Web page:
Volunteering in the Forest had a huge impact on me, both in writing the book and in terms of my mental health. It’s the most enjoyable and rewarding physical exercise I’ve ever done, and such a wonderful way to learn about the history and ecology of the forest as well as getting to meet a really lovely and diverse group of people. We do a lot of work to clear holly and saplings to try and help restore the woodland pasture that would have characterised the landscape when it was managed by local people. Hopefully this will have a hugely positive impact on wildlife, creating habitats for anything from lizards to butterflies and nightingales. I’d recommend that anyone reading has a look at the EFCV website and comes along on a Sunday session - you don’t have to be some burly lumberjack to join in at the green gym.

Can you tell us about your project for Waltham Forest’s London Borough of Culture celebrations?

It’s a real joy and privilege to be working with art curator Kirsteen McNish to put together a year-long programme of interrelated events to explore the uncanny and strange histories of Epping Forest via music, art and literature. Waltham Forest is in such a unique position, sandwiched as it is between the marshes in the West and Epping Forest in the north and east, and we’re going to explore the tensions and unusual atmosphere created by the rude abutment of the city against what isn’t quite countryside. As well as some large-scale events in the forest itself, we’re going to be diving into the idea of the forest via a fringe series of gigs, readings and club nights around the Borough. We’re especially seeking to explore the landscape through the creativity of diverse identities - one of the first projects we’ve announced is with the Willowherb Review. We’re looking for writers of colour to be Epping Forest Writers In Residence, responding to the forest through the prism of the changing seasons - submissions are still open, so get your pens ready!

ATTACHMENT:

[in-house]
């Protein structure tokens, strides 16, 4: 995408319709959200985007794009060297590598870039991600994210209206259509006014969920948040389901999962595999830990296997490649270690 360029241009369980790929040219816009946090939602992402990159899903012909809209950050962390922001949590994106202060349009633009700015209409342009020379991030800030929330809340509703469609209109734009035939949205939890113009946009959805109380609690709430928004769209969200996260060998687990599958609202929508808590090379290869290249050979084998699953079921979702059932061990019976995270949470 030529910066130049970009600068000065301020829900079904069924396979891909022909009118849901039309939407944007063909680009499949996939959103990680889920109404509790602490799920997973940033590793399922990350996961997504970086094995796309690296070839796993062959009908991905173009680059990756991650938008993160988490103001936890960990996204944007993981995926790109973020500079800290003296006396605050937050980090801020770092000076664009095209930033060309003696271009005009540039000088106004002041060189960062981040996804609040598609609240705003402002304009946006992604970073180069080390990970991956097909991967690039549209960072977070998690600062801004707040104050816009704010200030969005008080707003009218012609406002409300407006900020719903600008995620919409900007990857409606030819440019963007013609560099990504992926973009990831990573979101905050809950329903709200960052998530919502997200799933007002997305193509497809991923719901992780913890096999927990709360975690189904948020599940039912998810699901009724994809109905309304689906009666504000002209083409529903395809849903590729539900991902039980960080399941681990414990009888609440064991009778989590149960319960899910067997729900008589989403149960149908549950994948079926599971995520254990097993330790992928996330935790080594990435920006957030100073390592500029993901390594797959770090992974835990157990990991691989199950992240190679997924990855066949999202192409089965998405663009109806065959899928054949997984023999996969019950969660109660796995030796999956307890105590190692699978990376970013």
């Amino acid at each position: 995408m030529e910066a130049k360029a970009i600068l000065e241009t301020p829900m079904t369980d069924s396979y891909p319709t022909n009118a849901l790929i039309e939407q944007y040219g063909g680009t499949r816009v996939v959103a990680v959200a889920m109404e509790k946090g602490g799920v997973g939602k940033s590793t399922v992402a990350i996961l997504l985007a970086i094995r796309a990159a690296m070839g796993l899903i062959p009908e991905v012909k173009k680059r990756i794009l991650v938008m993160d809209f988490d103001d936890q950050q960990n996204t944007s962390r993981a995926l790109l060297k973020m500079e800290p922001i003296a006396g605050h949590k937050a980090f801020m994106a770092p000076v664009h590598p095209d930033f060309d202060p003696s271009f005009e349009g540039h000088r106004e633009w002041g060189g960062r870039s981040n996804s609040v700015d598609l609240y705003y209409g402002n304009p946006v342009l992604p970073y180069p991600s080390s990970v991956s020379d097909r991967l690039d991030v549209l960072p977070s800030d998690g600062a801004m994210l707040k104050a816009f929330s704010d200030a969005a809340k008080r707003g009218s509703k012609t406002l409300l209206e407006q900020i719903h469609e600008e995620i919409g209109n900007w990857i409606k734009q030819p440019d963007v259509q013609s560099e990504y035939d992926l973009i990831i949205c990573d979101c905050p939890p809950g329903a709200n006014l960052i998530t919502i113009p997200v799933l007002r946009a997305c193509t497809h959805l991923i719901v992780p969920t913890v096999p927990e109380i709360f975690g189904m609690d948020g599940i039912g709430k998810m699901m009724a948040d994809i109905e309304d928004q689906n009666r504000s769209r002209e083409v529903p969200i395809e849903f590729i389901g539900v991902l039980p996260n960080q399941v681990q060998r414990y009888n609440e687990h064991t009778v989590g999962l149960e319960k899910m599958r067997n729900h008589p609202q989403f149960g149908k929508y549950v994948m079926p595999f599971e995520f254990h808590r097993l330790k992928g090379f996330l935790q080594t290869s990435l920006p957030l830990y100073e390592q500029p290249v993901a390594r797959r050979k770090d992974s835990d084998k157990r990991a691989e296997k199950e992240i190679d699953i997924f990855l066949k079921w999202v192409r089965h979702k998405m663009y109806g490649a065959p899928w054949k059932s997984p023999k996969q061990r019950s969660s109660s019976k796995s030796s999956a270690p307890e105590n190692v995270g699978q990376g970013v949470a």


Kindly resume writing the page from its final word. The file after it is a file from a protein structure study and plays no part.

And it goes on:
Do you have any plans to write more about Epping Forest?

I had thought that with Out Of The Woods finally published I might want to look further afield, but now I’m not so sure. I’m actually moving nearer to the forest this weekend, and looking forward to heading up there even more regularly than before. The Forest is different every time you visit and, I’ve realised over the past decade, it changes depending on how you’re feeling as you pass through it. This all means there are as many stories, sensations, emotions and experiences to be found in the Forest as there are leaves in the height of summer, so I’m sure I’ll return to it in writing

Out of the Woods: A Memoir by Luke Turner is published by W&N in hardback at £16.99. Available now.